A diverse, welcoming community of open hearts and minds since 1948
On Sunday, May 27, we'll be saying farewell to UUCA's first church home, the 1940s brick building on our parking lot, which has been called Reeb Hall since the 1960s. During both services, there will be a memorial tribute, the the children will have an art happening at the Reeb steps. Following both services, we will gather on the steps of Reeb to bless the past, and commit the bricks to return to the earth.
Here is some of the History - in Photos from our Archives:
In Honor of the History of Reeb Hall
As summer turned to fall in 2011, trucks and vans rolled in to empty Reeb Hall, UUCA's original church building. The offices of Habitat for Humanity, which have been in Reeb for the past decade, moved to the Arlington Methodist Church on Glebe Road. Artists who have rented low-cost studio space from UUCA in Reeb emptied their rooms. Furniture that has been left in good condition was donated to Habitat's Re-Store, which helps fund Habitat projects in Northern Virginia. In the spring of 2012, a team carefully removed asbestos, to prepare the building to be “deconstructed” in the summer of 2012, part of UUCA’s renewal project.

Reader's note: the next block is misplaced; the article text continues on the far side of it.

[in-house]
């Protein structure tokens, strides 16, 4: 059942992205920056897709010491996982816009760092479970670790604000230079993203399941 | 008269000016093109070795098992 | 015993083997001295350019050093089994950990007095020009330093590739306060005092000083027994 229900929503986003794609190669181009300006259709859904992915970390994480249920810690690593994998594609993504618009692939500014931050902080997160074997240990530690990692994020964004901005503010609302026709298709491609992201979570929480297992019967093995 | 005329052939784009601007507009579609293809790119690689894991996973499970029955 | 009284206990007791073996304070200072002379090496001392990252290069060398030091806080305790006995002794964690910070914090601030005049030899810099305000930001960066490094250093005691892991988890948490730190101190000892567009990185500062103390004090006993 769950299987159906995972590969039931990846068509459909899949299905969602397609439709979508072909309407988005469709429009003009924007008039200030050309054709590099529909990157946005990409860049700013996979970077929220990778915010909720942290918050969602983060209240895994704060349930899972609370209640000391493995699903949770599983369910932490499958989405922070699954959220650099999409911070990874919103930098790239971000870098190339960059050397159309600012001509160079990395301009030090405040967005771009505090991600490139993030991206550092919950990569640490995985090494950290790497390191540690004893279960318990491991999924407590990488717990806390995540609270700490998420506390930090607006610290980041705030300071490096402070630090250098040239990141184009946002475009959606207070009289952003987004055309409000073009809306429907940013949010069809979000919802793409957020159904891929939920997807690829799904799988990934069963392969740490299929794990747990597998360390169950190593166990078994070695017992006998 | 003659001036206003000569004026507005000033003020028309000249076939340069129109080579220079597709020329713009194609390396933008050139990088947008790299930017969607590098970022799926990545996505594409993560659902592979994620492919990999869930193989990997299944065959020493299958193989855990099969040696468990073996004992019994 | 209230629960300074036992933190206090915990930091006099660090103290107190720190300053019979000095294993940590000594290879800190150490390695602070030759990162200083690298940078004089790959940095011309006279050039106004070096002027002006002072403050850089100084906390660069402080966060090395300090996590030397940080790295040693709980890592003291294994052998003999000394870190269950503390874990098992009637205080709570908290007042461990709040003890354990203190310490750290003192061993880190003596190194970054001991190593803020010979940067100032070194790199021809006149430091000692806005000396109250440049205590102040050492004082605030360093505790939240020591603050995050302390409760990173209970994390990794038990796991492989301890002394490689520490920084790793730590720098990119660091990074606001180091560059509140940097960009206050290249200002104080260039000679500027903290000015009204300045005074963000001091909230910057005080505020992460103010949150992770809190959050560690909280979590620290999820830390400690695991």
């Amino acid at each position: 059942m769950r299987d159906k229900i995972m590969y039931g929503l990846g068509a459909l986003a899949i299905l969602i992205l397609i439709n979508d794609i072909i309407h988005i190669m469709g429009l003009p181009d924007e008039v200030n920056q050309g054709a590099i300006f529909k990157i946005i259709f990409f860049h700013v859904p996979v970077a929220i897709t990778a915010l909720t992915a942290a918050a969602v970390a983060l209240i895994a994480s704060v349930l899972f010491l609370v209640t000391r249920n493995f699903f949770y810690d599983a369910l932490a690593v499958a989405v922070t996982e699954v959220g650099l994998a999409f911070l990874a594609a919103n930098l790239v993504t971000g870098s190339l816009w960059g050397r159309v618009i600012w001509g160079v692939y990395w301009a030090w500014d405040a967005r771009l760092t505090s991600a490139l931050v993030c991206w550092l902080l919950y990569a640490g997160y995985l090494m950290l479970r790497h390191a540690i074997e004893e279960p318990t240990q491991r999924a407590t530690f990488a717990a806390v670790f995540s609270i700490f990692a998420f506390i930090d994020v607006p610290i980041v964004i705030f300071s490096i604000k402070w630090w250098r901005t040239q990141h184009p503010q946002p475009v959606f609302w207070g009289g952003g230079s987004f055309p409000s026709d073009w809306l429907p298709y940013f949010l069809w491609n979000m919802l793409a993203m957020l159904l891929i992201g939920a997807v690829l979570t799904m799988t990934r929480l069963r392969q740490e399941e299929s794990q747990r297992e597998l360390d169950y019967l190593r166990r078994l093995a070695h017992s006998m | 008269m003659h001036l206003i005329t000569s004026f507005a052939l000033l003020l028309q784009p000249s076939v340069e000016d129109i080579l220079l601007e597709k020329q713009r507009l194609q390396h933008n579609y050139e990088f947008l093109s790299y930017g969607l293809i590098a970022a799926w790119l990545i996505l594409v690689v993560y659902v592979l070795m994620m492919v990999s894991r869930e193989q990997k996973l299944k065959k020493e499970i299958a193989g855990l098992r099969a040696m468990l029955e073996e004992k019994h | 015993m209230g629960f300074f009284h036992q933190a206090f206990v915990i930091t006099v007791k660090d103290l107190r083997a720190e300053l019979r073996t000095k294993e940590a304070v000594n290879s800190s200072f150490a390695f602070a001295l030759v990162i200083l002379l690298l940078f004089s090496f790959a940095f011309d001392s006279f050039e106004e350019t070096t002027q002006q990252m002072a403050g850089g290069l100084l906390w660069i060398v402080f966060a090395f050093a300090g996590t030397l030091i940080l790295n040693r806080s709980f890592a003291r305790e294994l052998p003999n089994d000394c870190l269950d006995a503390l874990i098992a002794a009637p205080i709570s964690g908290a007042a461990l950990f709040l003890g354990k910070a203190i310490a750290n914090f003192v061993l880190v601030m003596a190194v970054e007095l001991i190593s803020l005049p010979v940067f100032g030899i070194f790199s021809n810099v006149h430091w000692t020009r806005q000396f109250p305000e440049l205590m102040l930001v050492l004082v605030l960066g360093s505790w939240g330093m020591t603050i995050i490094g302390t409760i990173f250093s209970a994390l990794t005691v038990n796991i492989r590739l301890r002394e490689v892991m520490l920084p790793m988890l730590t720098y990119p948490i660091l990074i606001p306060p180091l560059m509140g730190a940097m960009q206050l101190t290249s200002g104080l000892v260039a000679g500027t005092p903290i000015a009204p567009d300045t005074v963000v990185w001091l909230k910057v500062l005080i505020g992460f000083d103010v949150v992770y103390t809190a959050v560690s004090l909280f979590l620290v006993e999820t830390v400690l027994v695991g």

On Sunday, May 27, our congregation says a final good-by to its first home. It was in this historic space that a group of 100 visionaries started a Unitarian presence in Arlington in 1948, and quickly grew to 600 members with 600 children! The founders of this church were members of All Souls in DC, who began meeting in homes in Arlington during the gas rationing of World War II. With the support of the All Souls minister A Powell Davies, these Unitarians started their own church. Home movies of the time show the adventurers entering a wooded lot along Route 50, and building their first building (Click on the link for a 30-minute video, or click and advance to 7-minutes into the video to see UUCA)!
Construction followed, for a small, basic brick structure - sanctuary, fellowship area, offices, and a basement with a few classrooms. The style was identical to many other buildings being erected in Arlington in this post-war building boom.
Continue to Read Part 2 of this blog, to see the completed building, and learn about some of the amazing activities that happened within it over the years!